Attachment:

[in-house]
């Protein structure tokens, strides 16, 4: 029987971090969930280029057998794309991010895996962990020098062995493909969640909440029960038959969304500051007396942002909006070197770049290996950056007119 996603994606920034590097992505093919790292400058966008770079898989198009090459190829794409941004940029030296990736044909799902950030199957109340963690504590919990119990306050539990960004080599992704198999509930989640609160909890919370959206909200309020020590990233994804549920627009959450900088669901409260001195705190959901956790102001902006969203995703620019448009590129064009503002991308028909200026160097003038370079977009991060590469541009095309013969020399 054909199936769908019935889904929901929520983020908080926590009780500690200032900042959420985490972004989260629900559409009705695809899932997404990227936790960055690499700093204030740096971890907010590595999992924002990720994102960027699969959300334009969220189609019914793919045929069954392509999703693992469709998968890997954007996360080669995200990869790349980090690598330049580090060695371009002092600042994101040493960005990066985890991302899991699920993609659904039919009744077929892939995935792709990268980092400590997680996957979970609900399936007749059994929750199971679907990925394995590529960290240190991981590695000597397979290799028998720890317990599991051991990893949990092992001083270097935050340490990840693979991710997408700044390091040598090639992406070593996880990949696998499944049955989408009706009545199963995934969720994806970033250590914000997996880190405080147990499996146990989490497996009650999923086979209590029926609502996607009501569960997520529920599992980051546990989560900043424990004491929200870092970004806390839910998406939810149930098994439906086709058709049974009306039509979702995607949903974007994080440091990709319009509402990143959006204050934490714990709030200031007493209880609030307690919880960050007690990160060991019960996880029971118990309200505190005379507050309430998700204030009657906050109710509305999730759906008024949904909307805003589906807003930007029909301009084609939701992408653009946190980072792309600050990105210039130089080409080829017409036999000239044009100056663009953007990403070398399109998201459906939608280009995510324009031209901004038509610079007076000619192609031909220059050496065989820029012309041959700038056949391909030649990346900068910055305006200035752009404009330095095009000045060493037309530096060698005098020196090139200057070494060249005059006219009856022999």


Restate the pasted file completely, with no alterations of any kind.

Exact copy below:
[in-house]
């Protein structure tokens, strides 16, 4: 029987971090969930280029057998794309991010895996962990020098062995493909969640909440029960038959969304500051007396942002909006070197770049290996950056007119 996603994606920034590097992505093919790292400058966008770079898989198009090459190829794409941004940029030296990736044909799902950030199957109340963690504590919990119990306050539990960004080599992704198999509930989640609160909890919370959206909200309020020590990233994804549920627009959450900088669901409260001195705190959901956790102001902006969203995703620019448009590129064009503002991308028909200026160097003038370079977009991060590469541009095309013969020399 054909199936769908019935889904929901929520983020908080926590009780500690200032900042959420985490972004989260629900559409009705695809899932997404990227936790960055690499700093204030740096971890907010590595999992924002990720994102960027699969959300334009969220189609019914793919045929069954392509999703693992469709998968890997954007996360080669995200990869790349980090690598330049580090060695371009002092600042994101040493960005990066985890991302899991699920993609659904039919009744077929892939995935792709990268980092400590997680996957979970609900399936007749059994929750199971679907990925394995590529960290240190991981590695000597397979290799028998720890317990599991051991990893949990092992001083270097935050340490990840693979991710997408700044390091040598090639992406070593996880990949696998499944049955989408009706009545199963995934969720994806970033250590914000997996880190405080147990499996146990989490497996009650999923086979209590029926609502996607009501569960997520529920599992980051546990989560900043424990004491929200870092970004806390839910998406939810149930098994439906086709058709049974009306039509979702995607949903974007994080440091990709319009509402990143959006204050934490714990709030200031007493209880609030307690919880960050007690990160060991019960996880029971118990309200505190005379507050309430998700204030009657906050109710509305999730759906008024949904909307805003589906807003930007029909301009084609939701992408653009946190980072792309600050990105210039130089080409080829017409036999000239044009100056663009953007990403070398399109998201459906939608280009995510324009031209901004038509610079007076000619192609031909220059050496065989820029012309041959700038056949391909030649990346900068910055305006200035752009404009330095095009000045060493037309530096060698005098020196090139200057070494060249005059006219009856022999």